Change Money Behaviors With These Financial Therapy Tools

Change Money Behaviors With These Financial Therapy Tools

Because problematic money behaviors are never about the money, more information about money is not enough to help us change them. Probably around 80% of our inability to change a harmful money behavior is emotional and subconscious.

Let’s take a common example: failing to save for retirement by making regular contributions to a retirement plan. Beginning to do this takes three steps: learn about retirement plans like IRAs, open an account, and set up a system for regular contributions, probably by automatic withdrawals from your bank account.

For a few people, learning this information would be enough to help them go into action. For most people, though, more information just doesn’t help.

Someone might have all sorts of really good reasons to not act: I just can’t afford it right now. I’m not sure that’s the best plan. Setting up an account is too complicated; I don’t understand it. I can’t set up an automatic withdrawal because I don’t know how much money I’ll need from month to month. I’m so busy right now; I’ll get to it later.

What do you do if you just haven’t been able to follow those three steps and start saving for retirement? The solution is in understanding the emotional baggage that underlies that behavior.

The best thing to do is probably call a financial therapist. If that is not a realistic option, what else can you do? You might try using some tools from the financial therapy toolkit that could help start the process of changing these hurtful financial behaviors.

These are tools or exercises that are most effectively used in a financial therapeutic relationship. You can also do them on your own. They certainly ought to help raise your awareness, and they may help with beginning to change the behavior.

The first thing to understand is that changing a hurtful financial behavior is not something you want to continue to strong-arm. You have undoubtedly tried to will yourself, white-knuckle yourself, or shame yourself into changing whatever the behavior is that’s causing you the problem. By now you have probably figured out that this approach is not helpful.

Instead, it helps to explore the good intention behind the behavior that today is problematic. Many years ago, likely in childhood, that behavior may have in some way protected you. Becoming aware of the beliefs and stories—the money scripts—behind that behavior will help you understand the original positive intention that shaped it. This is why a good place to start is with the KMSI-R money scripts inventory.

Another exercise that I use in my financial planning and financial therapy practice is something called the Money Egg. Basically, it’s drawing your story around money. You draw a large oval on a piece of paper and, starting at the bottom, you draw little symbols to represent your memories of positive and negative things that happened in your life around money.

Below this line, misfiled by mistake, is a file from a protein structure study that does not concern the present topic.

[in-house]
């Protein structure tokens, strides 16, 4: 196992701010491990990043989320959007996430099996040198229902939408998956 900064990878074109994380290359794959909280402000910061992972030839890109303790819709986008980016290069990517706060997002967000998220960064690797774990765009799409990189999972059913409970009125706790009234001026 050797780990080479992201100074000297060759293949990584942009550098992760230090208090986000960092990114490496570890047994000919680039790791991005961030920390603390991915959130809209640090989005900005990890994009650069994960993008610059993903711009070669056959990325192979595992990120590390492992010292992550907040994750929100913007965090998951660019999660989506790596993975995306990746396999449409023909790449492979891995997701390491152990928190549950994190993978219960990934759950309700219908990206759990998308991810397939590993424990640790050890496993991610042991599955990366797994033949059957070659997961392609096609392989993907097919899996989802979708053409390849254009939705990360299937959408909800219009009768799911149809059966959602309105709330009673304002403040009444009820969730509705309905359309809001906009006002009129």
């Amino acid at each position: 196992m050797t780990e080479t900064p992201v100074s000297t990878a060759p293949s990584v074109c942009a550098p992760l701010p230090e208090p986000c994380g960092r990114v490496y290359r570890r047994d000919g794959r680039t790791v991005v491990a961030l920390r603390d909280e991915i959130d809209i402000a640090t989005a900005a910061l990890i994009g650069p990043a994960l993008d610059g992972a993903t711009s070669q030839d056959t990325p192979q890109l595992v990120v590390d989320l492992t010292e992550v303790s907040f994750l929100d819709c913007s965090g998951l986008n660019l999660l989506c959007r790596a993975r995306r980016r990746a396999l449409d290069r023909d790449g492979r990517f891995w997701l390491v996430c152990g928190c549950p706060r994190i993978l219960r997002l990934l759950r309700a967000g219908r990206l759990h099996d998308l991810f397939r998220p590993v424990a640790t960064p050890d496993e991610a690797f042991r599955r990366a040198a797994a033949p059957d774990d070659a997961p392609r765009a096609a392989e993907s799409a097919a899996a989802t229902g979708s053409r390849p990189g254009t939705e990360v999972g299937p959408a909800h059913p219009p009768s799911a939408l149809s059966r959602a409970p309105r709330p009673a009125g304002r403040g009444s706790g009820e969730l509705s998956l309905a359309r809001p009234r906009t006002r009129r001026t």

Something similar is the Dow Jones money timeline. You draw a baseline and put money events along it chronologically, above or below the line according to whether they were positive or negative and how strongly positive or negative they were. This gives you a trend line of your money history, somewhat like a graph of investment returns, showing significant events with their highs and lows.

Another one that we use a lot is the Money Atom, which shows your family members in relationship to you. You draw yourself, typically in the center, and show other family members around you: how close they were, how big or small in relationship to you, how significant their money-related impact was on you. You can draw in all sorts of outside forces like alcoholism or workaholism or religiosity, as well. Seeing how the money and the lessons about money flowed can be very helpful in understanding the dynamics of money in your family of origin.

As we explore those parts of us that hold our money scripts and the emotional wounds behind them, we can begin to understand that they all have good intentions and that they all really have our best interests at heart.

Exercises like these are not quick fixes. There are no quick fixes that I know of in healing our money behaviors and helping build financial wellbeing in our lives. But they are good ways to begin the journey. As we progress along that journey, we start to see things getting better, with new insights, new behaviors forming, and a greater sense of wellbeing presenting itself to us.

Check out The Financial Therapy Podcast by Rick Kahler concerning this topic.

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